B.J. Downie

Performance Specialist:

Michael Apodaca

High Single-A Modesto Nuts:


Denny Hocking

Pitching Coach:

Rob Marcello*

Hitting Coach:

Jose Umbria

Athletic Trainer:

Taylor Bennett

Performance Specialist:

Michael Sadler

Single-A West Virginia Power:


Dave Berg

Pitching Coach:

Alon Leichman

Hitting Coach:

Eric Farris

Athletic Trainer:

Josh Gallagher

Performance Specialist:

Kevin Childs

Short Season Single-A Everett AquaSox:


Jose Moreno

Pitching Coach:

Ari Ronick*

Hitting Coach:

Joe Thurston

Athletic Trainer:

Amanda Lee*

Performance Specialist:

Alexander Pons

Rookie Peoria Mariners:


Zac Livingston

Pitching Coach:

Yoel Monzon

Hitting Coach:

Connor Dawson*

Athletic Trainer:

Randy Roetter

Performance Specialist:

Andy Lyon

Minor League Equipment Manager:

Isaac Ruiz

Asst. MiL Equipment Manager:

Martin Nelson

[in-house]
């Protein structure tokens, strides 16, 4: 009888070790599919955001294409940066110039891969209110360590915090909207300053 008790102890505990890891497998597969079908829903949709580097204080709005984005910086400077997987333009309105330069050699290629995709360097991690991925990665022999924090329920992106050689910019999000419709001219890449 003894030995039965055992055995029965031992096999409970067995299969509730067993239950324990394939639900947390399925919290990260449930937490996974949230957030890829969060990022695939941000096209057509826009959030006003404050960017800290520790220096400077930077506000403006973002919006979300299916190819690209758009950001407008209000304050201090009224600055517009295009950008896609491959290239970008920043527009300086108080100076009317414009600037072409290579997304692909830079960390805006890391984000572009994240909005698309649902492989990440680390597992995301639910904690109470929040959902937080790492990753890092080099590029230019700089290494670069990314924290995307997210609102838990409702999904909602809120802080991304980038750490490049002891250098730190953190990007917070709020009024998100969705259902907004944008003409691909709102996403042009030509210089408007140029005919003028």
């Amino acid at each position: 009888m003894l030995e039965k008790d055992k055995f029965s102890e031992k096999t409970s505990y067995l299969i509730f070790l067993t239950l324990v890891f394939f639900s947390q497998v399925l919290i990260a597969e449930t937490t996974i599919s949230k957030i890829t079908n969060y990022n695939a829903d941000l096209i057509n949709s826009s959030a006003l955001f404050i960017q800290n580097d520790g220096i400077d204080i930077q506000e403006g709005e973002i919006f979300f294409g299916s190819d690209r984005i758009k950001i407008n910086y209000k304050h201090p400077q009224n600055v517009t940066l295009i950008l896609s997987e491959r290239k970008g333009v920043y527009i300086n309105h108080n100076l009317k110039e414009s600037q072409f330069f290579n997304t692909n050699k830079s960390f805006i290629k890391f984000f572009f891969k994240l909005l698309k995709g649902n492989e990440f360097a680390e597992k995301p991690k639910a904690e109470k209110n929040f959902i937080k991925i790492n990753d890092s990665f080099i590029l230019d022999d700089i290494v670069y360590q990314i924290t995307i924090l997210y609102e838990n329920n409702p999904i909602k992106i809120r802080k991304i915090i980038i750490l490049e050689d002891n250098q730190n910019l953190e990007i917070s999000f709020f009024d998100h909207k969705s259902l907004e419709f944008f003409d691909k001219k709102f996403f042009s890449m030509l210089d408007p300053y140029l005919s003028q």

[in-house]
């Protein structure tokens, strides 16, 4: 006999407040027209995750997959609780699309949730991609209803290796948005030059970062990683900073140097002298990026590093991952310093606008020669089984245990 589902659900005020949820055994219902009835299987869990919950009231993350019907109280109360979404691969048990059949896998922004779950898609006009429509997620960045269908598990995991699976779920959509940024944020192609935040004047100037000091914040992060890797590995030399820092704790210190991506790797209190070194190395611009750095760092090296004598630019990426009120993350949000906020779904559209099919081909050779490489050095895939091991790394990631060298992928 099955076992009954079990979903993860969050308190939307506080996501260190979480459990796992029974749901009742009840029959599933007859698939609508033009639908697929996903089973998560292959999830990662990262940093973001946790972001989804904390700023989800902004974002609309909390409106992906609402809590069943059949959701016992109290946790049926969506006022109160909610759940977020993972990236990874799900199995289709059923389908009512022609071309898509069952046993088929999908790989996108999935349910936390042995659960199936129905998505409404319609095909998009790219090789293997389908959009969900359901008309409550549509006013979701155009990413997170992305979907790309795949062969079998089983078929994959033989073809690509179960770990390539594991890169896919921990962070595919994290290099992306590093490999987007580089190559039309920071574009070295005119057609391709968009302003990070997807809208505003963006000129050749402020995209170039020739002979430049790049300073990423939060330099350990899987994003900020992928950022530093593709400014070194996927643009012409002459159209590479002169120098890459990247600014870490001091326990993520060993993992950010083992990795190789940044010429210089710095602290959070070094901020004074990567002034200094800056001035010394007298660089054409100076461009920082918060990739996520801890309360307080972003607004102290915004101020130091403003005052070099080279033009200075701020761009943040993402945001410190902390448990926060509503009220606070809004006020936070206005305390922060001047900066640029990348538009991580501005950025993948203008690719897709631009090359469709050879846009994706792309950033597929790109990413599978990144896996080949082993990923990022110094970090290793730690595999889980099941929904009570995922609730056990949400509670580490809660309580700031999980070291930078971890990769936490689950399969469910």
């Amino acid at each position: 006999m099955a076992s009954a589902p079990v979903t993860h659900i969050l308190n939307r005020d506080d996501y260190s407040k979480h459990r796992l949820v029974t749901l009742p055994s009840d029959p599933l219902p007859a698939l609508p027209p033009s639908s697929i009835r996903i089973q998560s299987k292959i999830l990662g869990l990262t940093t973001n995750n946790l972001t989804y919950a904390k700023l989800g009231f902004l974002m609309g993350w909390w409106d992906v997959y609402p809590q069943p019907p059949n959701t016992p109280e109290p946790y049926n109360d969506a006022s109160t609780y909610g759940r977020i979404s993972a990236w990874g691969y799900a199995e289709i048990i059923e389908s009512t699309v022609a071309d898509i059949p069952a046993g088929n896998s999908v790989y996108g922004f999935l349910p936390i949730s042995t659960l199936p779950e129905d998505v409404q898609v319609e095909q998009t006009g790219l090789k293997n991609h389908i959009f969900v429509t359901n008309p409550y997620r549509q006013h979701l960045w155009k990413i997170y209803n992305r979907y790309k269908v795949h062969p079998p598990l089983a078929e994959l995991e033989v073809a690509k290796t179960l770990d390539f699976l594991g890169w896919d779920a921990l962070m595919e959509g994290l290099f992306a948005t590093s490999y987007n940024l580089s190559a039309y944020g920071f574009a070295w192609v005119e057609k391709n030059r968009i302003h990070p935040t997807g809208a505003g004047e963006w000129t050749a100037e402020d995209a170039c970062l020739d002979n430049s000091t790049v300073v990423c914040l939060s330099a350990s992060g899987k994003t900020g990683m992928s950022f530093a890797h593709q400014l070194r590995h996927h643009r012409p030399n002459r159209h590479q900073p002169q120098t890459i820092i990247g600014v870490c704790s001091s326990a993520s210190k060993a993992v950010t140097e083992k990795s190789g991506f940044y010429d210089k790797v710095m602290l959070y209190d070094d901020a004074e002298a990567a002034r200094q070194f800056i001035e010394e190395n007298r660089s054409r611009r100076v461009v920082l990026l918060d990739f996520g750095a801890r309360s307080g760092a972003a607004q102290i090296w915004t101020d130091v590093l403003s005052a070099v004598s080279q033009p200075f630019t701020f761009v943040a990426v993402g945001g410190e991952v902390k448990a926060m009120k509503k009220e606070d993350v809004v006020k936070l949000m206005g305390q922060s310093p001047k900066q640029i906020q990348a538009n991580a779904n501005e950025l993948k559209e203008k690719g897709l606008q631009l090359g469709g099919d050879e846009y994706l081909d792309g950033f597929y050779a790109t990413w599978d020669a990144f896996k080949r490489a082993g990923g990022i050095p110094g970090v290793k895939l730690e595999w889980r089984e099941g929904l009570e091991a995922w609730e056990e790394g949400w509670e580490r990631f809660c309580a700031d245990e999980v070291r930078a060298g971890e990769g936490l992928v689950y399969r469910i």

Dominican Academy:

Director of Dominican Admin.

Martin Valerio

Asst. Baseball Operations (DR)

Luis Matias

Academic Advisor

Walkyria Torres


Austin Knight

Pitching Coach:

Jose Amancio

Hitting Coach:

David Flores


Andy Bissell*


Luis Caballero

Athletic Trainer:

Bladimir Frias

Athletic Trainer:

Jorge Rodriguez*

Performance Specialist:

George Drullard

Performance Specialist:

Jose Rosa

*First year in organization

TJ Cotterill: 253.597.8677, @TJCotterill

TJ Cotterill is the Seattle Mariners and MLB writer for The News Tribune. He started covering MLB full-time in 2018, but before that covered Ken Griffey Jr.’s Hall of Fame induction in Cooperstown, the U.S. Open at Chambers Bay and spent seven years writing about high schools, including four as TNT’s prep sports coordinator. Born and raised in Washington.